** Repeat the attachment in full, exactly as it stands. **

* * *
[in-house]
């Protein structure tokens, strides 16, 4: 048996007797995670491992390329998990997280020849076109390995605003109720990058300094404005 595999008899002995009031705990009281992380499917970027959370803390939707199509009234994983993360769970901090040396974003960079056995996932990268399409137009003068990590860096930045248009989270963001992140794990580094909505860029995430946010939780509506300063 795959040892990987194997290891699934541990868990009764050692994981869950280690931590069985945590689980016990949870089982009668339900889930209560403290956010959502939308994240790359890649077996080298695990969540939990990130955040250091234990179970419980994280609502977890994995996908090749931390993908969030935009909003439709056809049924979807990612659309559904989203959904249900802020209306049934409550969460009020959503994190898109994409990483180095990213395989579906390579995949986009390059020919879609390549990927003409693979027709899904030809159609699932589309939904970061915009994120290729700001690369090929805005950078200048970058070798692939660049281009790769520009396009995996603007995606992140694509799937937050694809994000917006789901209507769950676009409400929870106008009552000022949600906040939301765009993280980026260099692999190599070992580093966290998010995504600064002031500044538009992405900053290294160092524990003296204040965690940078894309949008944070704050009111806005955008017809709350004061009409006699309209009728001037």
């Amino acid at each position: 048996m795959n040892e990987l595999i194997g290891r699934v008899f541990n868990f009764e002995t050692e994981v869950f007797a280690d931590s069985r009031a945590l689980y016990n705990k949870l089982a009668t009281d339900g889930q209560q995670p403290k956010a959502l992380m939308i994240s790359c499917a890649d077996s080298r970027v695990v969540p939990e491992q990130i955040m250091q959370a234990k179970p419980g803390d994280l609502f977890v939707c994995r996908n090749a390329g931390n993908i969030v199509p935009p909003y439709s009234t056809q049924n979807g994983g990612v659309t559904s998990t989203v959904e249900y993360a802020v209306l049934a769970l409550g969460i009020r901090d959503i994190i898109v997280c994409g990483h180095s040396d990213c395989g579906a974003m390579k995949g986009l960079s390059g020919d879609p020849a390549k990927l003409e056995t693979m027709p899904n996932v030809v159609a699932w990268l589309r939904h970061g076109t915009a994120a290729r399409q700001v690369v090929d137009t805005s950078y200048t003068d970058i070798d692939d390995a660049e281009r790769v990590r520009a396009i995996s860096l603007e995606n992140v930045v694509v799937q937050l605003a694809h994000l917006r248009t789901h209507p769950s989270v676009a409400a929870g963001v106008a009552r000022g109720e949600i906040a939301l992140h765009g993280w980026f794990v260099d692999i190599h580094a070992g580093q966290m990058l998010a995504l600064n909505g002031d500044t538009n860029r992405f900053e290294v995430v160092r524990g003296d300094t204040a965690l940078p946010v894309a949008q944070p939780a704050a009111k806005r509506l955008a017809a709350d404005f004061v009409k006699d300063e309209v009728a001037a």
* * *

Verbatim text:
[in-house]
């Protein structure tokens, strides 16, 4: 048996007797995670491992390329998990997280020849076109390995605003109720990058300094404005 595999008899002995009031705990009281992380499917970027959370803390939707199509009234994983993360769970901090040396974003960079056995996932990268399409137009003068990590860096930045248009989270963001992140794990580094909505860029995430946010939780509506300063 795959040892990987194997290891699934541990868990009764050692994981869950280690931590069985945590689980016990949870089982009668339900889930209560403290956010959502939308994240790359890649077996080298695990969540939990990130955040250091234990179970419980994280609502977890994995996908090749931390993908969030935009909003439709056809049924979807990612659309559904989203959904249900802020209306049934409550969460009020959503994190898109994409990483180095990213395989579906390579995949986009390059020919879609390549990927003409693979027709899904030809159609699932589309939904970061915009994120290729700001690369090929805005950078200048970058070798692939660049281009790769520009396009995996603007995606992140694509799937937050694809994000917006789901209507769950676009409400929870106008009552000022949600906040939301765009993280980026260099692999190599070992580093966290998010995504600064002031500044538009992405900053290294160092524990003296204040965690940078894309949008944070704050009111806005955008017809709350004061009409006699309209009728001037």
């Amino acid at each position: 048996m795959n040892e990987l595999i194997g290891r699934v008899f541990n868990f009764e002995t050692e994981v869950f007797a280690d931590s069985r009031a945590l689980y016990n705990k949870l089982a009668t009281d339900g889930q209560q995670p403290k956010a959502l992380m939308i994240s790359c499917a890649d077996s080298r970027v695990v969540p939990e491992q990130i955040m250091q959370a234990k179970p419980g803390d994280l609502f977890v939707c994995r996908n090749a390329g931390n993908i969030v199509p935009p909003y439709s009234t056809q049924n979807g994983g990612v659309t559904s998990t989203v959904e249900y993360a802020v209306l049934a769970l409550g969460i009020r901090d959503i994190i898109v997280c994409g990483h180095s040396d990213c395989g579906a974003m390579k995949g986009l960079s390059g020919d879609p020849a390549k990927l003409e056995t693979m027709p899904n996932v030809v159609a699932w990268l589309r939904h970061g076109t915009a994120a290729r399409q700001v690369v090929d137009t805005s950078y200048t003068d970058i070798d692939d390995a660049e281009r790769v990590r520009a396009i995996s860096l603007e995606n992140v930045v694509v799937q937050l605003a694809h994000l917006r248009t789901h209507p769950s989270v676009a409400a929870g963001v106008a009552r000022g109720e949600i906040a939301l992140h765009g993280w980026f794990v260099d692999i190599h580094a070992g580093q966290m990058l998010a995504l600064n909505g002031d500044t538009n860029r992405f900053e290294v995430v160092r524990g003296d300094t204040a965690l940078p946010v894309a949008q944070p939780a704050a009111k806005r509506l955008a017809a709350d404005f004061v009409k006699d300063e309209v009728a001037a």